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D.

A McArthur vs Times Printing Co the contract with the promoter, under the familiar maxim that "a
Supreme Court of Minnesota subsequent ratification has a retroactive effect, and is equivalent to a prior
command."
FACTS: But the liability of the corporation, under such circumstances, does not rest
McArthur filed a petition against the Times Printing Co alleging that: upon any principle of the law of agency, but upon the immediate and
Oct 1,1889, Times Printing Co. engaged his services as advertising voluntary act of the company. Although the acts of a corporation with
solicitor for one year. reference to the contracts made by promoters in its behalf before its
September 1890, the respondent discharged his services in violation of organization are frequently loosely termed "ratification," yet a
their contract. "ratification," properly so called, implies an existing person, on whose
Times Printing Cos defenses: behalf the contract might have been made at the time. There cannot, in
The plaintiffs employment was not for any stated time, but only from law, be a ratification of a contract which could not have been made binding
week to week. on the ratifier at the time it was made, because the ratifier was not then in
That the plaintiff was discharged for good cause existence.
During trial, the following facts were disclosed: What is called "adoption," in such cases, is, in legal effect, the making of a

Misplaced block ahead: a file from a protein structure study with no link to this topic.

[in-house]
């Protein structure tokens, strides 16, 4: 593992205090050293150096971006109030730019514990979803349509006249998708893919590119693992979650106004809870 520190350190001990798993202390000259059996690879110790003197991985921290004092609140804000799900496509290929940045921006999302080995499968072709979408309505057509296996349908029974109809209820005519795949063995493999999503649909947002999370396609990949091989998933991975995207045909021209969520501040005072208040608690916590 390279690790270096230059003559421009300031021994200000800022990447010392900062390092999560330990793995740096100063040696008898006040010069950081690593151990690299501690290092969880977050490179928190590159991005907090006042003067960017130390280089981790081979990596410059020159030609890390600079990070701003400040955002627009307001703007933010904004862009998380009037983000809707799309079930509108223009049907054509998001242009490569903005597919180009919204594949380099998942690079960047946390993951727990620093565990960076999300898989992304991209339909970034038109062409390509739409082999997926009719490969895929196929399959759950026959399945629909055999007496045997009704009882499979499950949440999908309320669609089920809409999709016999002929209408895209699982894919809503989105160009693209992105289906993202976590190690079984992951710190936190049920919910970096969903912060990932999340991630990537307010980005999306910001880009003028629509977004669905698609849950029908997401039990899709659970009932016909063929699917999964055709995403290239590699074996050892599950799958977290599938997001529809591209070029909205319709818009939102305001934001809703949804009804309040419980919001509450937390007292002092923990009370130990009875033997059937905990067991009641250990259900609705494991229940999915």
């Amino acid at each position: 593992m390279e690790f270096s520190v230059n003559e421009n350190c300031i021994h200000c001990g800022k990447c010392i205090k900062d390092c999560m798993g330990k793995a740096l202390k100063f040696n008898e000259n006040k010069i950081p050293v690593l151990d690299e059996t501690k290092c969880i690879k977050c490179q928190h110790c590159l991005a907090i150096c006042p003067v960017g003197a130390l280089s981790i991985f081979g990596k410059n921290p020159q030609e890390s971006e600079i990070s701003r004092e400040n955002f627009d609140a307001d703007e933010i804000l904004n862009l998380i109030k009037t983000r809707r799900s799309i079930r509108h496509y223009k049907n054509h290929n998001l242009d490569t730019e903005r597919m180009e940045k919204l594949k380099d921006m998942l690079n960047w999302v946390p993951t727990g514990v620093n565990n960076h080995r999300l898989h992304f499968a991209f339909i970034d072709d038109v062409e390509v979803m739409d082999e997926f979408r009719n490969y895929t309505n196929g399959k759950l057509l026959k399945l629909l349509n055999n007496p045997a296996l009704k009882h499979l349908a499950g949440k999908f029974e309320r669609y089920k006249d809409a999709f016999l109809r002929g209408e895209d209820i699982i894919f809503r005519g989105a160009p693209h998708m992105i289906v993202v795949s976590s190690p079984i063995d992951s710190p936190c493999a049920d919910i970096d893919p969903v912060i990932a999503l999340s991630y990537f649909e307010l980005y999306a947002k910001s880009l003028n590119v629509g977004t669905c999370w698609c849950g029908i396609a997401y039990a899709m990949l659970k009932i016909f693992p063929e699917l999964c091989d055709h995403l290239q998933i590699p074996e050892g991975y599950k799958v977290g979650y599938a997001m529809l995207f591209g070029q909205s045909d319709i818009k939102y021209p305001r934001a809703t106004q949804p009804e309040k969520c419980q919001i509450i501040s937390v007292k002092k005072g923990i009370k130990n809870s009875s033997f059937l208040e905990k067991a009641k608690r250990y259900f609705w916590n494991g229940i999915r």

In Sep 1889, one C.A Nimocks was a promoter engaged in procuring the contract of the date of the adoption, and not as of some former date. The
organization of the defendant company to publish a newspaper. contract in this case was, therefore, not within the statute of frauds. The
That as a promoter, Nimocks made a contract with McArthur in behalf trial court fairly submitted to the jury all the issues of fact in this case,
of the company for his service as an advertising solicitor for one year accompanied by instructions as to the law which were exactly in the line of
from and after October 1(date at which the corporation is expected to the views we have expressed; and the evidence justified the verdict.
be organized)Corp however was not organized until October 16
That after the organization of the corporation, he continued his
employment until he was discharged the following April
That the Times board of directors never took any formal action with
reference to the contract made in its behalf by Nimocks; but that all the
directors and stockholders were informed of such contract

ISSUE: WON the contract entered into by a promoter would bind the
corporation to which such service was rendered

RULING: Petitioner won!


The right of the corporate agents to adopt an agreement originally made by
a promoter depends upon the purposes of the corporation and the nature of
the transaction
Of course, the agreement must be one which the corporation itself could
make, and one which the usual agents of the company have express or
implied authority to make. That the contract in this case was of that kind is
very clear; and the acts and acquiescence of the corporate officers, after the
organization of the company, fully justified the jury in finding that it had
adopted it as its own.
The defendant, however, claims that the contract was void under the
statute of frauds, because, "by its terms, not to be performed within one
year from the making thereof," which counsel assumes to be September
12th, -- the date of the agreement between plaintiff and the promoter
such belief proceeds upon the erroneous theory that the act of the
corporation, in such cases, is a ratification, which relates back to the date of